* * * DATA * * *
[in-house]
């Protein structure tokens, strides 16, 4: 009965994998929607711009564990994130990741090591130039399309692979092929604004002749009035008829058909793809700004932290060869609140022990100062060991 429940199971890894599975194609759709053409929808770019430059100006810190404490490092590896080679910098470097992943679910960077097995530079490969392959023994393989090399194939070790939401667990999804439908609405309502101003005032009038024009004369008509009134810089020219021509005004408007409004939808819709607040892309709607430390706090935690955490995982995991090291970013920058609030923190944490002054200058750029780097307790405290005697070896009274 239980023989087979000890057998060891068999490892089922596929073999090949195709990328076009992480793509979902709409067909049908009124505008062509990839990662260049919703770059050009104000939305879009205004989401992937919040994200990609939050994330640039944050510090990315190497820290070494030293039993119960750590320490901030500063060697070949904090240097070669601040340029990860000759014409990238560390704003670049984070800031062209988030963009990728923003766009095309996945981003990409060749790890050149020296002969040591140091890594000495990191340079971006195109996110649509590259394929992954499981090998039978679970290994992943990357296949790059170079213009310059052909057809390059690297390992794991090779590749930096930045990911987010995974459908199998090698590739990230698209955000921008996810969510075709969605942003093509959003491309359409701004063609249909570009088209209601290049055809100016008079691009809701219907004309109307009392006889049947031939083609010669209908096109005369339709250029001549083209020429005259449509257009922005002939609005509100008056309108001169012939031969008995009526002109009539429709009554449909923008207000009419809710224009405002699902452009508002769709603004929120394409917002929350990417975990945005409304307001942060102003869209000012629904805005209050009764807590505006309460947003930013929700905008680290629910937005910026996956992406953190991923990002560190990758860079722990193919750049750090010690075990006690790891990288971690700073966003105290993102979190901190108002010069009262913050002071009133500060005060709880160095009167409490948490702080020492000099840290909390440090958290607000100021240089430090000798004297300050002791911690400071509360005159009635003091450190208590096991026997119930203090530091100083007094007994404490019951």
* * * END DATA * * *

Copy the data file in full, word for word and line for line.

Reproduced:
[in-house]
């Protein structure tokens, strides 16, 4: 009965994998929607711009564990994130990741090591130039399309692979092929604004002749009035008829058909793809700004932290060869609140022990100062060991 429940199971890894599975194609759709053409929808770019430059100006810190404490490092590896080679910098470097992943679910960077097995530079490969392959023994393989090399194939070790939401667990999804439908609405309502101003005032009038024009004369008509009134810089020219021509005004408007409004939808819709607040892309709607430390706090935690955490995982995991090291970013920058609030923190944490002054200058750029780097307790405290005697070896009274 239980023989087979000890057998060891068999490892089922596929073999090949195709990328076009992480793509979902709409067909049908009124505008062509990839990662260049919703770059050009104000939305879009205004989401992937919040994200990609939050994330640039944050510090990315190497820290070494030293039993119960750590320490901030500063060697070949904090240097070669601040340029990860000759014409990238560390704003670049984070800031062209988030963009990728923003766009095309996945981003990409060749790890050149020296002969040591140091890594000495990191340079971006195109996110649509590259394929992954499981090998039978679970290994992943990357296949790059170079213009310059052909057809390059690297390992794991090779590749930096930045990911987010995974459908199998090698590739990230698209955000921008996810969510075709969605942003093509959003491309359409701004063609249909570009088209209601290049055809100016008079691009809701219907004309109307009392006889049947031939083609010669209908096109005369339709250029001549083209020429005259449509257009922005002939609005509100008056309108001169012939031969008995009526002109009539429709009554449909923008207000009419809710224009405002699902452009508002769709603004929120394409917002929350990417975990945005409304307001942060102003869209000012629904805005209050009764807590505006309460947003930013929700905008680290629910937005910026996956992406953190991923990002560190990758860079722990193919750049750090010690075990006690790891990288971690700073966003105290993102979190901190108002010069009262913050002071009133500060005060709880160095009167409490948490702080020492000099840290909390440090958290607000100021240089430090000798004297300050002791911690400071509360005159009635003091450190208590096991026997119930203090530091100083007094007994404490019951």